Saturday, December 7, 2013

Master Bath Before and After

We hired Handyman Matters in Kansas City to remodel our master bath and they did a really nice job.  Here are some before pics:








And after.  My dream bathroom (within reason considering the space we had!). 


I wanted the soffit completely removed, but there's a pipe running through it to the bathroom upstairs.  The contractor shrunk it and put the sconces on it and I think it looks terrific.  The lighting is by Schoolhouse Electric.


New mirrors replace the one that was void of personality and took up the entire wall.



Crystal doorknobs from Locks and Pulls.


Penny hex tile with charcoal grout.  Love it!!!


We replaced the mirrored closet doors with these solid wood doors that were specially built by the contractor.


Kohler Memoirs.


Roman shade replaces the broken plastic blinds.


Cherub tile from International Materials of Design top off the subway tile.


Beautiful white subway tile with charcoal grout installed flawlessly.


New vanity with marble top and Moen faucets.


And this is the shower curtain I finally settled on.  This was the fourth one I bought.  My husband gives me total freedom with this stuff - he didn't know what anything looked like until it was installed.  However, when a ruffled shower curtain from Pottery Barn arrived one day, my heartily bearded, heartily tattooed husband said, "Oh, hell no."  So back it went.


I just love my new bathroom.  We have dozens of other projects to pull the house out of 1973, but the master bath was a great start and I enjoy it every single day.

Foyer Tile Reveal

The foyer floor has been finished since mid September, but I'm just now getting around to posting pictures.  I went into all the details in the last post, but if I had to do it over again with this very expensive, hand cut terracotta tile, I would not do it.  After saying good bye to the first installer because he was painfully slow and wasn't showing up when he said he would, we moved to another who finished it fast, but who cut corners to do it.  We had a third person pull up some of the tiles the second one improperly installed and were very happy with what he did.  We wish we would have known him from the start, but whatever.  I do love the way the floor looks with my area rugs and it has an authentic, European look.  This tile would drive someone crazy who has to have everything symmetrical and even.  I love wonky imperfection and this floor takes that beyond even what I'm comfortable with, but once again, my area rugs soften it up.  In late January, I'm having the walls skim coated, popcorn removed from the ceilings, and everything painted gray, so that will also enhance the look of the black and white floor.  If I could do it over again, it still would have been expensive, probably limestone, but that would have been thinner and easier to install than this tile.  I hired one of my older son's friends to hand wax it with soft hull wax and that has protected it nicely and given it a warm luster as opposed to a synthetic product that would have sat on the top and given it a garish sheen.  A synthetic product also may have yellowed the white tiles.  This floor was a huge expense and caused lots of sleepless nights.  My advice would be to avoid terracotta!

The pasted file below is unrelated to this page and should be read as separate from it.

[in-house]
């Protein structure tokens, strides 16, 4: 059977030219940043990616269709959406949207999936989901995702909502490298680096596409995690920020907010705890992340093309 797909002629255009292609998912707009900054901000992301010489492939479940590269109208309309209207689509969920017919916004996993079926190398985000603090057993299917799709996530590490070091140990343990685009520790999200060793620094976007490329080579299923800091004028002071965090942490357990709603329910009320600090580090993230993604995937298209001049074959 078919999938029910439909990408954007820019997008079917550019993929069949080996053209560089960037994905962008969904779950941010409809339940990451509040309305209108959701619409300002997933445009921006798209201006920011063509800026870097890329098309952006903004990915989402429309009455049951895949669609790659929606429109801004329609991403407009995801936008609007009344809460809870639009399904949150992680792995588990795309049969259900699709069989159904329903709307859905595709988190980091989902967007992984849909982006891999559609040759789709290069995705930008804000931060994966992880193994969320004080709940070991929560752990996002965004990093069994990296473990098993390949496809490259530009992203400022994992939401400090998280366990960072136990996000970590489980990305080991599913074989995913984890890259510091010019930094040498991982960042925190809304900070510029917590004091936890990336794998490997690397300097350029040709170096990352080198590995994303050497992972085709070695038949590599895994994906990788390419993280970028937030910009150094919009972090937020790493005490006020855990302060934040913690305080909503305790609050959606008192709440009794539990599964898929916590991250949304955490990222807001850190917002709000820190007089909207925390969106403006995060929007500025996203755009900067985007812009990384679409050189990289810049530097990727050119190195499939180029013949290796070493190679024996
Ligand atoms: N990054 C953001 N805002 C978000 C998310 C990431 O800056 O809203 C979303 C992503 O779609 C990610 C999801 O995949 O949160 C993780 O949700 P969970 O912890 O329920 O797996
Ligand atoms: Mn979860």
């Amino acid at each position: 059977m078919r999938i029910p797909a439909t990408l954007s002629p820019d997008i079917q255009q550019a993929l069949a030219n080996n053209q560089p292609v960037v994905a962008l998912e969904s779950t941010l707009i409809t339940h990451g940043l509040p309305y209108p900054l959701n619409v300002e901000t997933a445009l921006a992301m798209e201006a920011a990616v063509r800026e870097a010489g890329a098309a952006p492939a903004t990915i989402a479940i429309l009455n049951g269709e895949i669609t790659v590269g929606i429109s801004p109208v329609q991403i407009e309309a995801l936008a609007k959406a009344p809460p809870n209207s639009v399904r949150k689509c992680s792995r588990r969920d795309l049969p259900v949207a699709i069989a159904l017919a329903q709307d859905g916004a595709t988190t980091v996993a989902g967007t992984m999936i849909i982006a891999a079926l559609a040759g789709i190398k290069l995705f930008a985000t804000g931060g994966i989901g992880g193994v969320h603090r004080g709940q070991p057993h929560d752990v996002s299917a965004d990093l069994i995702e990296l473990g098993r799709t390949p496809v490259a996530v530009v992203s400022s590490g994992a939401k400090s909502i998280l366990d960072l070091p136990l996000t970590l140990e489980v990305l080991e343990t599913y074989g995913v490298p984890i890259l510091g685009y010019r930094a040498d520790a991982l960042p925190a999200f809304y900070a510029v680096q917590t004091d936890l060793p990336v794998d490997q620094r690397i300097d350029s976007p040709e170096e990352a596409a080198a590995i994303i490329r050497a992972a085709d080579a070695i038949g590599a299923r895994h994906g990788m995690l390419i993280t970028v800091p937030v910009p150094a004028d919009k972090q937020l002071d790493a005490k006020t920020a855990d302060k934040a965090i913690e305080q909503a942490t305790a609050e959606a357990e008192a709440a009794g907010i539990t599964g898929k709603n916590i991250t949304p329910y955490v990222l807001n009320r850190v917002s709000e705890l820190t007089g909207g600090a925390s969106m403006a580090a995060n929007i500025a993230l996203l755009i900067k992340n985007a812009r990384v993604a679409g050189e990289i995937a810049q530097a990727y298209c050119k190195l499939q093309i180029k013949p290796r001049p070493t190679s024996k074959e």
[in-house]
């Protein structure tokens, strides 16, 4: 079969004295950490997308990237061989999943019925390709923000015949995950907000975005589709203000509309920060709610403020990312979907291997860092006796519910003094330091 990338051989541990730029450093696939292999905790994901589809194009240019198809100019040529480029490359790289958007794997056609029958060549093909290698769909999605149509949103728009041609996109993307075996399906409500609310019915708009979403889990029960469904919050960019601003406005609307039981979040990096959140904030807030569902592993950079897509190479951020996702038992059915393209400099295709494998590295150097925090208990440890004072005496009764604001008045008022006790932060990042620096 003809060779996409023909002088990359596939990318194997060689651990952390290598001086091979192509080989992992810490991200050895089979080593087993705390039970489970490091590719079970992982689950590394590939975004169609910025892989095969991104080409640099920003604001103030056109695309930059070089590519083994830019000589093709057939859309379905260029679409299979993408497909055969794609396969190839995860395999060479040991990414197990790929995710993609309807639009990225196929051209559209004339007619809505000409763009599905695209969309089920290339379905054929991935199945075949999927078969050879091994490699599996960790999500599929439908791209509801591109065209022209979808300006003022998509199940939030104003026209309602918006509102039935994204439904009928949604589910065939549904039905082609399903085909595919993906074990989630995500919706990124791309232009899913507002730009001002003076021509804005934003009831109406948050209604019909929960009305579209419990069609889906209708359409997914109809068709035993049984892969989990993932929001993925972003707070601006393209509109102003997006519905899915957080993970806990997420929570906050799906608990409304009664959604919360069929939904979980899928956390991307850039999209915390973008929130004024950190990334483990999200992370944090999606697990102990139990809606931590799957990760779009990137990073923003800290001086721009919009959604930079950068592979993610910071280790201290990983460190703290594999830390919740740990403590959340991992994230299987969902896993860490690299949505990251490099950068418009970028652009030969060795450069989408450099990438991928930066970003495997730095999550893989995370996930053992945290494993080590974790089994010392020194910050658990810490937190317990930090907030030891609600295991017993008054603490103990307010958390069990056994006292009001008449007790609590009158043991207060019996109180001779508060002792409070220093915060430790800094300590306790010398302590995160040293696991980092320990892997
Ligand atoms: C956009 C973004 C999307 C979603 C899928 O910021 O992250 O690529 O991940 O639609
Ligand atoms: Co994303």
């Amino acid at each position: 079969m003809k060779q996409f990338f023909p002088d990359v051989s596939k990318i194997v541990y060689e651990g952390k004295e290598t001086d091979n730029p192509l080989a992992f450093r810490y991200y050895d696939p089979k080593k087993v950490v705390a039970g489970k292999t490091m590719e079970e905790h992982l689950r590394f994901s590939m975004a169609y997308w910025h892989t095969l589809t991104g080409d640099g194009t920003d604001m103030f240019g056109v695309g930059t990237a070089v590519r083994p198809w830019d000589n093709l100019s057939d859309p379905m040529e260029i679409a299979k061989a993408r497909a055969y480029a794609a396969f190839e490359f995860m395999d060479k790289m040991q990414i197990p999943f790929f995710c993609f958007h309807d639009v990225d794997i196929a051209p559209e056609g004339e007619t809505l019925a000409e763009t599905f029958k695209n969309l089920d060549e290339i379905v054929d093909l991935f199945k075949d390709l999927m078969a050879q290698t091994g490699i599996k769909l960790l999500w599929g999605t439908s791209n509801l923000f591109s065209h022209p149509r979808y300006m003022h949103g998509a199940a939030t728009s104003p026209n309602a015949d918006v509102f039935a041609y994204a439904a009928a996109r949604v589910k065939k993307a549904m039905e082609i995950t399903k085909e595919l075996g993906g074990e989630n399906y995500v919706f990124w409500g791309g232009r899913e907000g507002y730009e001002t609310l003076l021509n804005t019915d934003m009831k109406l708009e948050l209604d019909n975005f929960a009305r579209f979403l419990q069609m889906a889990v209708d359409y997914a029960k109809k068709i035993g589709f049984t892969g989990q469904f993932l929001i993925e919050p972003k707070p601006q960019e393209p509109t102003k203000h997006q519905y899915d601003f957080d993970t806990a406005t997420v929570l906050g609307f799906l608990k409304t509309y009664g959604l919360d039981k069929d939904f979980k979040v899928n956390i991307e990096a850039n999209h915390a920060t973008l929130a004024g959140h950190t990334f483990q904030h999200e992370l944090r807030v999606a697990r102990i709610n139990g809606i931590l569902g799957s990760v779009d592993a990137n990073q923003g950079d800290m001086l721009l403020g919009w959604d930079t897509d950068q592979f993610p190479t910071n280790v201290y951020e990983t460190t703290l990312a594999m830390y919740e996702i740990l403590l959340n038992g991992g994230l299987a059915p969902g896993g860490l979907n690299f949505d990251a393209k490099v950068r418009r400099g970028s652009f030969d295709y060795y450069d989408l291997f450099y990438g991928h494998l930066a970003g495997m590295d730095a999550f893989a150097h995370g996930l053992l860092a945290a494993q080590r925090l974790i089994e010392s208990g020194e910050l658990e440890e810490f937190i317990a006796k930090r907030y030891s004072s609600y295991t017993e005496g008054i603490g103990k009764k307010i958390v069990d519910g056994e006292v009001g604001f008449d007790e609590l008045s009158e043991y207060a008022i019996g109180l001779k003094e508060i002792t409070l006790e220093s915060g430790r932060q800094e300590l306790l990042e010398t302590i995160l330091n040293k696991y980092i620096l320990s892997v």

Sunday, September 1, 2013

Painted Terracotta Hell!!

I'm doing this post and including lots of tags along with it, so if someone searches the internet for terracotta tips, they may trip upon it.  Misery loves company, so if you want to open a dialogue about your own tile and exchange ideas, please leave a comment.

I have a foyer that measures about 190 square feet.  When we moved in four years ago, the existing ceramic tiles were cracking.  Then, a couple months back, my husband stepped on a tile that transitioned to carpet and it crushed.  There was actually a hollow space below the tile.  I'm surprised this took so long to happen.  So . . . no procrastinating at this point because someone could get hurt on these shards of broken tile.

I found a spread in Country Living magazine that featured an antique dealer's home in northern California.  Her name is Sarah Anderson and I love everything about her style and home decor.  This house had painted terracotta tiles in several rooms and I just loved it.  I found a specialty store in Kansas City that carried the tile and it arrived six weeks later.  This is where the difficulties began.

I am an artist and I love old things.  I love imperfect things.  That is why this tile appealed to me.  Even in the store, I could see the imperfections and personality in this tile.  However, it is very difficult to work with.  Terracotta tile is about .75" thick.  I got antique white 12 x 12's with black 4 x 4's to inset like diamonds into all corners of the white.  This means every white tile had to have the corners clipped to accommodate the black tiles.  The black tiles were often less than .75", requiring more thinset underneath to make them more (not perfectly) even with the white.  These tiles are hand cut and there are many variations in size.  Do not bother with spacers for this tile; there is no way to use them.  Also, not all of the tiles are perfectly flat.  They are dried in the sun and a couple in the lot even had little cat paw prints in them (which I like).

I made the mistake of hiring a tile guy who had done several jobs before, but was by no means an expert, let alone a terracotta expert, and this lead to many headaches.  The variations in this tile really bothered him.  He tried to use spacers and it just lead to frustration.  Fast forward four weeks later and my floor still isn't finished.  I have a tile expert coming in a couple of weeks to finish the job.  I've already had a tile pop out of the thinset and you can see where only a small strip of the tile was ever adhered to the thinset.  So here's my first piece of advice:  hire a very experienced tile expert, preferably someone who has worked with terracotta.